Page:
Unfortunately, our invisibility is not absolute, but conditional. The temptation it offers is not Absolute Power, but rather complicity with Absolute Power, meted out on an allotment basis ― Tokenism. This has always been the case for Asians in America. After the passage of the Page Act slowed the immigration of Asian women to America to virtually nothing, the U.S. government neglected to pass anti-miscegenation statutes specifically for “Orientals” in certain states, mostly because their populations were negligible. In order to circumvent their institutional emasculation, Asian men would often try to run across state lines in order to get married. For example, after the Emancipation Proclamation, many Chinese Americans immigrated to Southern states to work on plantations. In 1880, the tenth U.S. Census of Louisiana counted 57% of interracial marriages between Chinese Americans in their state to be with African American women, and 43% to be with European American women³⁶. As long as there’s not “too many” of us, we’re allowed to subsist on the margins, like the Asian children that used to attend White public schools in singles and doubles, until little nine-year-old Chinese American Martha Lum got caught, and Lum v. Rice settled the matter that Asians were collectively to be kept separate and unequal in education, along with Black Americans.
What does subsistence mean? Well, forget about the poor and Brown Asians. Those don’t exist in the American Imaginary, despite their very real existences in the subway stations of New York City³⁷ and in the inner-city ghettos of Southern California³⁸. If, however, you are a petit bourgeois scion of the waves of Asian professional immigration ushered in by the 1965 Hart-Cellar Act, you have a choice to consider. As a “productive”, “normal” member of American Society ― in fact, the most productive, most normal, model liberal bourgeois citizen ― you are afforded a certain measure of social security, as long as you exist within the acceptable confines of certain industry fields and niches: engineering, healthcare, law, and accounting.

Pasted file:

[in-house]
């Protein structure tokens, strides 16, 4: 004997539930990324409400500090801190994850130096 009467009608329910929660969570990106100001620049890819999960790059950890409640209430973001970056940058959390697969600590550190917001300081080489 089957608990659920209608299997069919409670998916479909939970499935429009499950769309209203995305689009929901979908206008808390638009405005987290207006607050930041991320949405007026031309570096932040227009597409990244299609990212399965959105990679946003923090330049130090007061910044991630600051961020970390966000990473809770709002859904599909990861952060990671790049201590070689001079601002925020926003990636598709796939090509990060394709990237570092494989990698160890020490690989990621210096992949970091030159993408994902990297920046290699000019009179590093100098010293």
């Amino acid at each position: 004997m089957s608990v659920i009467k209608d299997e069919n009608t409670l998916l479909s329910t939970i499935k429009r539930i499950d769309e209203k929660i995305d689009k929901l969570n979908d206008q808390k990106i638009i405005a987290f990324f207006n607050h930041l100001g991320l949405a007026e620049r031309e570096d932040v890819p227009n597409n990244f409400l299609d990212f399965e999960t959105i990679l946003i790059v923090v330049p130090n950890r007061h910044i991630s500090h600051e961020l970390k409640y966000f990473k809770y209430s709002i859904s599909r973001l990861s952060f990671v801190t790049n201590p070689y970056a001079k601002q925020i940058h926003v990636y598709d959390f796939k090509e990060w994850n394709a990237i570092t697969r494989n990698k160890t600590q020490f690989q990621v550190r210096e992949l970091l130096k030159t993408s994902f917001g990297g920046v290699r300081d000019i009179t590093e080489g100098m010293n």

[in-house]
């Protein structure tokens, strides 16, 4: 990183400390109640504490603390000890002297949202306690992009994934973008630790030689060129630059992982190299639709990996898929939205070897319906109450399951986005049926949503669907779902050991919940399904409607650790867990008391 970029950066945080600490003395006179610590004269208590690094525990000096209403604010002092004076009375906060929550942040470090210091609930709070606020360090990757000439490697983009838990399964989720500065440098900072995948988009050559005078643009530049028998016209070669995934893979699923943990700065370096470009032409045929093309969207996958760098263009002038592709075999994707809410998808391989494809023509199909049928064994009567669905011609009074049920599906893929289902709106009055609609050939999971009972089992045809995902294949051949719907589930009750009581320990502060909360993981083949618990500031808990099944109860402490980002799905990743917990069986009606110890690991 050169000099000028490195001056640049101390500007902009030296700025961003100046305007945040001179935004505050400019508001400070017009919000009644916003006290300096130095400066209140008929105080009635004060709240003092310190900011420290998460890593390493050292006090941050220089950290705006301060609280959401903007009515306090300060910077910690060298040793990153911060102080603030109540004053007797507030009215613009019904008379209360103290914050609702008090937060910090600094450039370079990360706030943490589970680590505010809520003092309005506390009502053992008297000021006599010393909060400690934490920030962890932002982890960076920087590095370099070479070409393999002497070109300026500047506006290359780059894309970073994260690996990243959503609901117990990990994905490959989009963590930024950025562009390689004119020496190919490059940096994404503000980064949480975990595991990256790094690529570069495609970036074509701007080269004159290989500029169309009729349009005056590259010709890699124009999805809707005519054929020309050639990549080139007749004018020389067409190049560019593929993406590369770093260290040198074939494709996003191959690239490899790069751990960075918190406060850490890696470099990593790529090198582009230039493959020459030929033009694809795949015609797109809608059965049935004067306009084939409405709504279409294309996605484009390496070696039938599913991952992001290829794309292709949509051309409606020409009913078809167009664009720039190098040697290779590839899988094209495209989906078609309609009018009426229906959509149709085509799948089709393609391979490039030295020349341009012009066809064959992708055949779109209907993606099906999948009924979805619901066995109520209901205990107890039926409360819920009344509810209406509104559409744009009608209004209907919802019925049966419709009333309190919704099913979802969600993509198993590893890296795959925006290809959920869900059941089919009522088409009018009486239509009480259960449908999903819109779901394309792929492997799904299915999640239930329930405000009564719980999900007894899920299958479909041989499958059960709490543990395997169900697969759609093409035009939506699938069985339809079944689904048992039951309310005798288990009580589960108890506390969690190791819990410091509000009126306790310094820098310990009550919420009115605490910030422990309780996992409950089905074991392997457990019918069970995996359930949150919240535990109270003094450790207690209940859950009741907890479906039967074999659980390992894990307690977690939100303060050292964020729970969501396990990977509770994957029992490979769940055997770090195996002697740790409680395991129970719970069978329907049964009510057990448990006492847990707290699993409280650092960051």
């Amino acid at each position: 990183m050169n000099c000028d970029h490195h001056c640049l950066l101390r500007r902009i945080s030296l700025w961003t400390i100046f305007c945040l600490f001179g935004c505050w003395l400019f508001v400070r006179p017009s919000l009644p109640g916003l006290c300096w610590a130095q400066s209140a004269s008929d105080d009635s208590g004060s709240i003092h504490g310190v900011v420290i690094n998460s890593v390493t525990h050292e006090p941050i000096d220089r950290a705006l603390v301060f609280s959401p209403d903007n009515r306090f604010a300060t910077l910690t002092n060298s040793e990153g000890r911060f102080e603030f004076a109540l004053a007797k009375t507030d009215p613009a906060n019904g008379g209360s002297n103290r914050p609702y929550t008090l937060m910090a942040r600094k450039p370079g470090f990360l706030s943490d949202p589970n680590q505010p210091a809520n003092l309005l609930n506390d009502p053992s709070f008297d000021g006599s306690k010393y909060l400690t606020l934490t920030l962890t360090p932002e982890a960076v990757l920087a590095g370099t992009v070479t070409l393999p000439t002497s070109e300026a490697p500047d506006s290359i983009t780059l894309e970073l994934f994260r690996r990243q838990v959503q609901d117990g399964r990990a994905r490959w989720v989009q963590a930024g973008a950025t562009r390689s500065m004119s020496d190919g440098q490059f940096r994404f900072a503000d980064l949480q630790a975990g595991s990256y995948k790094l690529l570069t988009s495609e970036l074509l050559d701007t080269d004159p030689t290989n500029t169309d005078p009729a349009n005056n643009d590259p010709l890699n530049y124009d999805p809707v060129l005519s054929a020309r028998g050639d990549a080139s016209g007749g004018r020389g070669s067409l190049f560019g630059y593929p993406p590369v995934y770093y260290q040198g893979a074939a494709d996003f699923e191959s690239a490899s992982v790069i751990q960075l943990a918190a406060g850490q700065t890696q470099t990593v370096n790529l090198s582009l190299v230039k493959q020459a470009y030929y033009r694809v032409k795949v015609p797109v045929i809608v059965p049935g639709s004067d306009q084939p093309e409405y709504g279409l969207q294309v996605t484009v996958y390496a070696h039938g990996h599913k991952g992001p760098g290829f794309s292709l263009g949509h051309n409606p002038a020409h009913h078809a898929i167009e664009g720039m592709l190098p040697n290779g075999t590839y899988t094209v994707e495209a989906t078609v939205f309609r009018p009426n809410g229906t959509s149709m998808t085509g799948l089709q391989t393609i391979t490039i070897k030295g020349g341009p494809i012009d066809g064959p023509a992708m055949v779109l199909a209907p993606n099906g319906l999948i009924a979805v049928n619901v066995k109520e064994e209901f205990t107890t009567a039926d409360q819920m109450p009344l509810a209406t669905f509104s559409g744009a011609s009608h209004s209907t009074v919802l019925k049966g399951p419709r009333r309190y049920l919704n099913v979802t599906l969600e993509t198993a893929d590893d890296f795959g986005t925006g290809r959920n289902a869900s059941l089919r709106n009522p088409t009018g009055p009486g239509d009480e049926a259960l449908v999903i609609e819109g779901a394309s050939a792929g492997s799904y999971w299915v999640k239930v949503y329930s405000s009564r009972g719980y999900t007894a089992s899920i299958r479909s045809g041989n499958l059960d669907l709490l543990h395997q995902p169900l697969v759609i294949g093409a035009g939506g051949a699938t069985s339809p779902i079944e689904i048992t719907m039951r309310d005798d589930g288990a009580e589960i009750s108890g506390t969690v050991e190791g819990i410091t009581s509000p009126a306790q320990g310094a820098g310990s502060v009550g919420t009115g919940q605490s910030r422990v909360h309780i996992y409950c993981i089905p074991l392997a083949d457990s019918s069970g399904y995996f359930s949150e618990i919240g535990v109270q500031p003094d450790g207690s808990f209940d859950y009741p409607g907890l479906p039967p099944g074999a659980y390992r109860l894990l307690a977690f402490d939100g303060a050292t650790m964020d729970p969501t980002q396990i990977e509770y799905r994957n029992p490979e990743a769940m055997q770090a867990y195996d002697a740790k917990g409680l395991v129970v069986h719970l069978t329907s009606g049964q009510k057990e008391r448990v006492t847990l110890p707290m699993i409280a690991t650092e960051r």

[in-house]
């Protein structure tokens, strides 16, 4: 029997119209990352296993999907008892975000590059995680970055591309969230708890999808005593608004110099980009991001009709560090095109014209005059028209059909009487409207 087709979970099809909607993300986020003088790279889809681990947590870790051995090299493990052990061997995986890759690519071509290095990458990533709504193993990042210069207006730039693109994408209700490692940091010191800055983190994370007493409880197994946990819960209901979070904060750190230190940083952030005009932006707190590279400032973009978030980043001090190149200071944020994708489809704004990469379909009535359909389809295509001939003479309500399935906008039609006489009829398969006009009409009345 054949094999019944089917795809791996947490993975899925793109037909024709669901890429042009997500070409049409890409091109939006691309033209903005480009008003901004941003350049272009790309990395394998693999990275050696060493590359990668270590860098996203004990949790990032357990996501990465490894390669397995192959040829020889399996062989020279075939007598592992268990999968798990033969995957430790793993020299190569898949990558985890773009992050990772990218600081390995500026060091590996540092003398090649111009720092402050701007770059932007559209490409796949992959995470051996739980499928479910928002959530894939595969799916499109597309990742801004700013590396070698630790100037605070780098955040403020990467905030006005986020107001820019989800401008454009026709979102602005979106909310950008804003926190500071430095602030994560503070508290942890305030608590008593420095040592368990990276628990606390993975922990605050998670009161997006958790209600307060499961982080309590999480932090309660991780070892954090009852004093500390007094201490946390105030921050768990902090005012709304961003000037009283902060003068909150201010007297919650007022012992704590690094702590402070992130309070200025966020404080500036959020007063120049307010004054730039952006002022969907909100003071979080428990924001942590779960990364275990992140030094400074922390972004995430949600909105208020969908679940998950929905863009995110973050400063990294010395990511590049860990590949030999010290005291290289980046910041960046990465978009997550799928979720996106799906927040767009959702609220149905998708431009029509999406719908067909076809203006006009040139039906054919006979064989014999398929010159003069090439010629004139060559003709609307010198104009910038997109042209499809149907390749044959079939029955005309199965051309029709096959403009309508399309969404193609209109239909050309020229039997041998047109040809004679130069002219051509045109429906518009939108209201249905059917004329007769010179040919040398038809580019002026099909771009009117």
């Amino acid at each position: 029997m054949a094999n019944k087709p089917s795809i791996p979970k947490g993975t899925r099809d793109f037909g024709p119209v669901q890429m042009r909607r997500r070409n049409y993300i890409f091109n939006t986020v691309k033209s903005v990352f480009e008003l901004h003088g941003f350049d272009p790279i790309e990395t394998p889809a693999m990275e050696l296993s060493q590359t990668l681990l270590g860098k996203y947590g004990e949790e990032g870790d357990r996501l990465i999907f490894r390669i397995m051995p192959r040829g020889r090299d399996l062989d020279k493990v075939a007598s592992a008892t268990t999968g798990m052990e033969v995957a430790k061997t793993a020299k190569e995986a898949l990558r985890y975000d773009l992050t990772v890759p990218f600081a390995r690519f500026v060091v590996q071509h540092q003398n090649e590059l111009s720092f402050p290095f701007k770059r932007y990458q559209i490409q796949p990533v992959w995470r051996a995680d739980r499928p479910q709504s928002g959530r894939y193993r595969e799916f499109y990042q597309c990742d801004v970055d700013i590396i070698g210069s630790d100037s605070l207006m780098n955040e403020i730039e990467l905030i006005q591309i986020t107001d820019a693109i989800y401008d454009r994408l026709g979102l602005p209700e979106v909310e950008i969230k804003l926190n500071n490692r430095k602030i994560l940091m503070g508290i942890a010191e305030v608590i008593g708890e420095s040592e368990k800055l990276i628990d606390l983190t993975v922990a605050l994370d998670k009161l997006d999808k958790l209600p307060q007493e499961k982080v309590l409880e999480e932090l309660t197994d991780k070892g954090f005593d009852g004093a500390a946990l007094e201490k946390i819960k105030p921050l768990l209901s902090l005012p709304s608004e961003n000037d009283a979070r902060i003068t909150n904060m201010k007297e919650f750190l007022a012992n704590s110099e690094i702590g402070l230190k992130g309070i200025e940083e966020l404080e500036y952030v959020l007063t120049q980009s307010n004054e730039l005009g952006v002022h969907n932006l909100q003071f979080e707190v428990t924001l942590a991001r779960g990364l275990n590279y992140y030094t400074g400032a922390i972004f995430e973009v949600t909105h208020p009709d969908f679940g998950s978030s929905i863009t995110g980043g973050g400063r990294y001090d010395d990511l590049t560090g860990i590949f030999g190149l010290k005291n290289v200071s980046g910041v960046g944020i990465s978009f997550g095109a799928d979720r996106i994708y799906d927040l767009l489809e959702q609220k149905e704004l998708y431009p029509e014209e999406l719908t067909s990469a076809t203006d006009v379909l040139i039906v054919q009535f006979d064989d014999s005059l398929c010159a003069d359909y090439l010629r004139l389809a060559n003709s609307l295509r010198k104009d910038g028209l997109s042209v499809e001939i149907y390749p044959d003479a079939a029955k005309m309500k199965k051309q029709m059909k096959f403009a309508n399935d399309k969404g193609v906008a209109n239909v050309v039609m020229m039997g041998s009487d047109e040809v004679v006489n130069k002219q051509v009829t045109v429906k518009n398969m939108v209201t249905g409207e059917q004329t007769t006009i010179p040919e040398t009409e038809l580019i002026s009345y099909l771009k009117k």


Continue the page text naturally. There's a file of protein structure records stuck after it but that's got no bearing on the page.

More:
The price you pay for this is utter conformity to the racial stereotype ― to never behave in ways that threaten either White cultural Hegemony or White political Supremacy; to help White society reproduce their domination over the Asian American community and other disenfranchised groups through promulgating anti-Asian, anti-Black, anti-gay, and other assorted hierarchy-reinforcing stereotypes; and to either be the meek, docile nerd ― congenitally incapable of neither rage nor erotic passion ― or represent yourself as a loud, macho “exception” that proves the rule. Hell, they may even let you fuck a white girl if you play the part well enough, the dream of every sexually repressed middle-class Asian man who harbors the unjust revenge fantasies of the lustful and ambitious Gyges.
Glenn from The Walking Dead: living the Model Minority dream with his Princess Peach, until he gets his head bashed in with a baseball bat like Vincent Chin
Of course, chasing this elusive token status en masse has been a total and abysmal failure, as chronicled by Kevin Hsu for the Asian American Law Journal at Berkeley Law in his 2007 article “Empowerment, Discrimination, and the Façade of Leadership: Asian American Political Elites’ Failed Assimilationist Strategy”³⁹. The only ones who seem to be getting ahead at all are select Asian women with White men — a tale as old as the War Brides Act and the Mixed-Marriage Policy during Japanese American internment, and as recent as the Joy Luck Club, the entire cast of Crazy Rich Asians, and Jenny Han’s To All the Boys I’ve Loved Before, which is busily reproducing White cultural hegemonic domination as we speak⁴⁰. That means Asian male investment bankers and doctors, lawyers and engineering whiz kids, who all dream of flipping up their collars on their boats one day with champagne, escorts, and “fuck you” money, with a gleaming Benz or BMW in the driveway of their suburban manse and an Irish Stepford Wife at home, have very little to hope and wish for, because the day they metaphysically “make it” isn’t ever coming — since everything has been set up for us to never truly “make it”. Recall that the most cherished expectation of White Americans for East Asians in particular is that we “stay in our place”, and they have both the tools of symbolic hegemony and the security apparatuses of the Police State to enforce it (which they do, constantly).